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The SNP Is Preparing To Exert Its Influence Over Jeremy Corbyn's Labour

"Jeremy's a fine fellow and we have a great deal of common ground," said one SNP MP.

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SNP MPs are planning to step up their influence over Labour policy should Jeremy Corbyn be elected leader on Saturday.

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Corbyn, the favourite to win Labour's leadership contest, has said he would be willing to work with the SNP and the Scottish party's MPs are wasting no time in planning how to increase their impact.

"The 56 are watching on with a great deal of interest and we're keenly anticipating the result," one SNP MP told BuzzFeed News. "What Ed Miliband did was, quite purposefully, try to create a distance between Labour and the SNP, and that has carried on in the first months we've been here.

"But I and many of my colleagues get on with Jeremy – he's a fine fellow and we have a great deal of common ground. The main thing about him is that he has a willingness to accept that there's an alternative way of doing things and we know he'll be willing to listen to us."

Corbyn himself told BuzzFeed News on Tuesday night that he's keen to work with the SNP on major policy areas, saying: "You cannot defeat the government on your own." However, former Scottish Labour leader Johann Lamont has questioned whether a Corbyn-led Labour party can revive the party's fortunes in Scotland.

During the election Corbyn was identified by the SNP as one of their key allies on the Labour benches – although at that time he was considered to be a friendly backbencher rather than a potential leader of the party.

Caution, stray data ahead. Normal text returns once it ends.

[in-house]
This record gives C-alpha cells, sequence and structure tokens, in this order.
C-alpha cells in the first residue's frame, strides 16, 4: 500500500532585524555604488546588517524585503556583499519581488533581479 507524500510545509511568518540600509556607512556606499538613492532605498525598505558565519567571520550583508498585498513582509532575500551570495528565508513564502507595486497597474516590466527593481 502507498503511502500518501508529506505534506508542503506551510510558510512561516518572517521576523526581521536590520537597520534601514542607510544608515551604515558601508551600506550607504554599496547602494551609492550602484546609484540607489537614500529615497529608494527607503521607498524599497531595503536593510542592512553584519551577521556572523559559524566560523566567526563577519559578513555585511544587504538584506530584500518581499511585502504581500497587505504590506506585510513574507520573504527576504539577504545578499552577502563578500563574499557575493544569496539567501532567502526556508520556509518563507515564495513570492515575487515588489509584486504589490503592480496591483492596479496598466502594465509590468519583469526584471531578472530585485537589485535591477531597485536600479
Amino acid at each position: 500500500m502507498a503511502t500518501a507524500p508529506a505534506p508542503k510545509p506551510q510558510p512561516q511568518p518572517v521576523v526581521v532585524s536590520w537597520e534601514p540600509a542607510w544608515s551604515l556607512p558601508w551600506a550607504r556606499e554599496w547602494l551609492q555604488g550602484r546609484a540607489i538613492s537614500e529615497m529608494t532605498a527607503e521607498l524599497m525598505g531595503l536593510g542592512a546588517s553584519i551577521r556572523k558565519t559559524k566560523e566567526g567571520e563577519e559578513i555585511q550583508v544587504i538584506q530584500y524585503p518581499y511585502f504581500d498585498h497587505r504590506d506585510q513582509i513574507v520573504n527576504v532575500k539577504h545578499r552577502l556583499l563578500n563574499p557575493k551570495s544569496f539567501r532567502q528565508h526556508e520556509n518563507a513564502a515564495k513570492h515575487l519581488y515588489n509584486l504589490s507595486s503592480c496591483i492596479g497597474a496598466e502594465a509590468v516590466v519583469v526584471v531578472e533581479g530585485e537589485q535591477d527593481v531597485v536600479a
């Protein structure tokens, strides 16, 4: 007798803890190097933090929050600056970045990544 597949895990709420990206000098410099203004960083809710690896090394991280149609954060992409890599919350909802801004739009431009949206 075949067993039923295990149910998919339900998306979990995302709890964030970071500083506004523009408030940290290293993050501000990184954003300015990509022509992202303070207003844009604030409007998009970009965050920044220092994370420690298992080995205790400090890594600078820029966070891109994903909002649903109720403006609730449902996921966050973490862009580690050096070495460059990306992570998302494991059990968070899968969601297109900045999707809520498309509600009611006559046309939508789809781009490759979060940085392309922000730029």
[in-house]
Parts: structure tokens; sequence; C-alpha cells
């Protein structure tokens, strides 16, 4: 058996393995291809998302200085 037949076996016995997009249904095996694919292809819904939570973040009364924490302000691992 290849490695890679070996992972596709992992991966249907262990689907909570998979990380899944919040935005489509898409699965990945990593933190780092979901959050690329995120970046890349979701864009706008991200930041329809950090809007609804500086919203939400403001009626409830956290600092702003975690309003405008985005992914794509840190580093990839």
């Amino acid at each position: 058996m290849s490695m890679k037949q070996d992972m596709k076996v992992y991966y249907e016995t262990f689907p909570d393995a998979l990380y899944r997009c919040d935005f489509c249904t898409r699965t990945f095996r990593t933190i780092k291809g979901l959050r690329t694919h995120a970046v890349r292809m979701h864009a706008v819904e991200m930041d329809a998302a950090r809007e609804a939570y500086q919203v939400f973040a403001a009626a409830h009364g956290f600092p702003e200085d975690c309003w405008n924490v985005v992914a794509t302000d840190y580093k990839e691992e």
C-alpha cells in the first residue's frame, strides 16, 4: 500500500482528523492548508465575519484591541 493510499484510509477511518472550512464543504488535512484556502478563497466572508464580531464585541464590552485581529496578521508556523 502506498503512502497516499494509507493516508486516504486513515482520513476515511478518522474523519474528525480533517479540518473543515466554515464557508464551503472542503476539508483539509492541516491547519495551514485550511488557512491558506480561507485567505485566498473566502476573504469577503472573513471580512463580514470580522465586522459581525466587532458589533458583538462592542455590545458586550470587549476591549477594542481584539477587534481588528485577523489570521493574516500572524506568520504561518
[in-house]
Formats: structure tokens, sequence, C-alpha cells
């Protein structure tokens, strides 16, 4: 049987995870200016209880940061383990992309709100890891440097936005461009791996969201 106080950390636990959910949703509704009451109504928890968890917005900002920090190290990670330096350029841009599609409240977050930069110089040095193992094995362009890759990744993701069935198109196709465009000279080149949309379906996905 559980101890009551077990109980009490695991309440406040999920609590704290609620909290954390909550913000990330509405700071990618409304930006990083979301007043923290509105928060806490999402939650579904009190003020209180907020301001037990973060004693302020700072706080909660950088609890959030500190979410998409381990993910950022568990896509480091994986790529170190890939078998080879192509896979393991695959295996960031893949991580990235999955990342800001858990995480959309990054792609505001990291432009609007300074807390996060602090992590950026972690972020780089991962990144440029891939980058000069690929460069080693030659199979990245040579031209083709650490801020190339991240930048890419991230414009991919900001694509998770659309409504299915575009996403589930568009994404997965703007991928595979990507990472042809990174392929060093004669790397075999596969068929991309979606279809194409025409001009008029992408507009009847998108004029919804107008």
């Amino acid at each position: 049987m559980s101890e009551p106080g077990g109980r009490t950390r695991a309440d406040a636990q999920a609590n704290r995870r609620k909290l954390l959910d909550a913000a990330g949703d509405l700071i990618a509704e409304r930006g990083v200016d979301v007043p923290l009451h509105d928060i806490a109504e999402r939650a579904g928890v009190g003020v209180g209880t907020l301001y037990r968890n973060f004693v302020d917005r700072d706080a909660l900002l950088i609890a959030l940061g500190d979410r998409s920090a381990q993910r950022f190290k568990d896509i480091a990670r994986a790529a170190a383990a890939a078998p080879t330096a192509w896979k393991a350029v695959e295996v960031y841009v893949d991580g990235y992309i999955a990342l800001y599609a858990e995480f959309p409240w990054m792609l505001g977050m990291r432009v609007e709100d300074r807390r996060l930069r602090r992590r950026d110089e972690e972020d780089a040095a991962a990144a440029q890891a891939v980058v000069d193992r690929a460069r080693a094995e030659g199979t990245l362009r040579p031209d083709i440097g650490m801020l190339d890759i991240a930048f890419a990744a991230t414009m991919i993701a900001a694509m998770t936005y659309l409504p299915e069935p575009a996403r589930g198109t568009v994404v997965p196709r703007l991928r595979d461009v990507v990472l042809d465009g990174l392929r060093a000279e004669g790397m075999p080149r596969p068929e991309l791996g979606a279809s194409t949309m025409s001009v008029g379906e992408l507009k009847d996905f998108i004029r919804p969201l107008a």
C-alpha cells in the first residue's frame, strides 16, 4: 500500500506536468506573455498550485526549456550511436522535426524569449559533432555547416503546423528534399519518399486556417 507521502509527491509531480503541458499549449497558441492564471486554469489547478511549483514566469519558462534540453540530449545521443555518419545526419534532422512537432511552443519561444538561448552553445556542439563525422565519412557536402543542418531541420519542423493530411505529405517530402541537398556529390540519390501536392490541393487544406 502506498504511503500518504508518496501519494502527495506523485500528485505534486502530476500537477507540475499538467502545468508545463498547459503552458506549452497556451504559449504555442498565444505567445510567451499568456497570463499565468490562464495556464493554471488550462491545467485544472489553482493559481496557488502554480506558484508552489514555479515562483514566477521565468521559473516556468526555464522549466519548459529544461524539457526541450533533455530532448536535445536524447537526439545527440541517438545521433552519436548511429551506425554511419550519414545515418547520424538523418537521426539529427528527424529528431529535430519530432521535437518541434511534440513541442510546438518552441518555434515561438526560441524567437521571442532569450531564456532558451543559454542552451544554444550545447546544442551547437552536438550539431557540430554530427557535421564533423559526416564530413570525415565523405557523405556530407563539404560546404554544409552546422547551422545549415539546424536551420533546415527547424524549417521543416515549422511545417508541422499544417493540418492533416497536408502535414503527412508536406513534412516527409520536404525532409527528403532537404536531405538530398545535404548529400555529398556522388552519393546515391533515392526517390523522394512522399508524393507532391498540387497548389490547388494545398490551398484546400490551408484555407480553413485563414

Now SNP MPs have identified issues – such as the Trident nuclear weapons programme, welfare reform, environmental issues, the human rights bill, health, and elements of foreign policy – on which they believe they will be able to work together on with Corbyn.

"The one major thing we disagree on is Scottish independence," said the SNP MP, "but we won't let that stand in the way."

The SNP's 56 MPs with party leader Nicola Sturgeon.
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The SNP's 56 MPs with party leader Nicola Sturgeon.

SNP MPs, who have only this week arrived back from a recess period in their Scottish constituencies, report that they've faced many questions in their local areas from SNP voters curious about Corbyn.

On paper there appears to be more crossover between the SNP and a Corbyn-led Labour than there was under Miliband's leadership, leading to the suggestion that Corbyn could present more of a a threat to the SNP's dominance in Scottish politics ahead of next year's Scottish election.

However, within the SNP, some believe it will only highlight the contrast between a left-leaning UK Labour party and a more centrist Scottish Labour party led by new leader Kezia Dugdale, causing conflict between the two.

"Scottish Labour is way to the right of Jeremy," said the MP. "They would either be forced to shift to the left or stay where they are and create even more tension between the Scottish party and the UK party. It'll be interesting to watch, but I can only see it benefiting us."

For her part, Johann Lamont told BuzzFeed News a left-wing Labour party led by Corbyn wouldn't necessarily win votes back from the SNP.

Gordon Brown speaks to former Scottish Labour leader Johann Lamont.
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Gordon Brown speaks to former Scottish Labour leader Johann Lamont.

Lamont, who quit as Scottish Labour leader following last year's independence referendum due, she said, to the party being treated as a "branch office" by "dinosaurs" in the UK Labour party, said that whoever wins the leadership this weekend will face their biggest challenge in Scotland.

"Do we need to go to the left of the SNP to win [former Labour voters] back?" she said. "The most astonishing thing about the SNP is that they can get rural Aberdeenshire and the very centre of Pollock to think they serve both their interests equally.

"Whoever the UK Labour leader is, their biggest challenge is to try and understand, along with the rest of us, what's happened in Scotland, and that their role in that has to be supporting [Dugdale] and for that to be seen as a genuine partnership."

Jamie Ross is a Scotland reporter for BuzzFeed News and is based in Edinburgh.

Contact Jamie Ross at

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